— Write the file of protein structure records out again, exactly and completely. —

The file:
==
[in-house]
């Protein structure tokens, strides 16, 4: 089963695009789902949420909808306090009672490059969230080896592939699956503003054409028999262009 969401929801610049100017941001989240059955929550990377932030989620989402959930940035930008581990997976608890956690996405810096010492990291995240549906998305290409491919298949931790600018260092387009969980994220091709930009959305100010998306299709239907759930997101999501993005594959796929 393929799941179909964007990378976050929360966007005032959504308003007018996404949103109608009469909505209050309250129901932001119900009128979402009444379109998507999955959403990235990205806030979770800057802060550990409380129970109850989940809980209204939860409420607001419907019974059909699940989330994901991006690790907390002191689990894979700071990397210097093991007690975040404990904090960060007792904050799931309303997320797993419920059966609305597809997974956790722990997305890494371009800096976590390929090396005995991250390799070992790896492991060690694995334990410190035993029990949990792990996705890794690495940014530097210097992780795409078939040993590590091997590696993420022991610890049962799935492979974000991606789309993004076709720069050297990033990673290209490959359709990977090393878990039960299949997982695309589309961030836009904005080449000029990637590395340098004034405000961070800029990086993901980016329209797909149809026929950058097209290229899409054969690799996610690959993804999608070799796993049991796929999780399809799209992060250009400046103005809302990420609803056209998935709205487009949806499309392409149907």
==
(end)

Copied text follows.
[in-house]
């Protein structure tokens, strides 16, 4: 089963695009789902949420909808306090009672490059969230080896592939699956503003054409028999262009 969401929801610049100017941001989240059955929550990377932030989620989402959930940035930008581990997976608890956690996405810096010492990291995240549906998305290409491919298949931790600018260092387009969980994220091709930009959305100010998306299709239907759930997101999501993005594959796929 393929799941179909964007990378976050929360966007005032959504308003007018996404949103109608009469909505209050309250129901932001119900009128979402009444379109998507999955959403990235990205806030979770800057802060550990409380129970109850989940809980209204939860409420607001419907019974059909699940989330994901991006690790907390002191689990894979700071990397210097093991007690975040404990904090960060007792904050799931309303997320797993419920059966609305597809997974956790722990997305890494371009800096976590390929090396005995991250390799070992790896492991060690694995334990410190035993029990949990792990996705890794690495940014530097210097992780795409078939040993590590091997590696993420022991610890049962799935492979974000991606789309993004076709720069050297990033990673290209490959359709990977090393878990039960299949997982695309589309961030836009904005080449000029990637590395340098004034405000961070800029990086993901980016329209797909149809026929950058097209290229899409054969690799996610690959993804999608070799796993049991796929999780399809799209992060250009400046103005809302990420609803056209998935709205487009949806499309392409149907």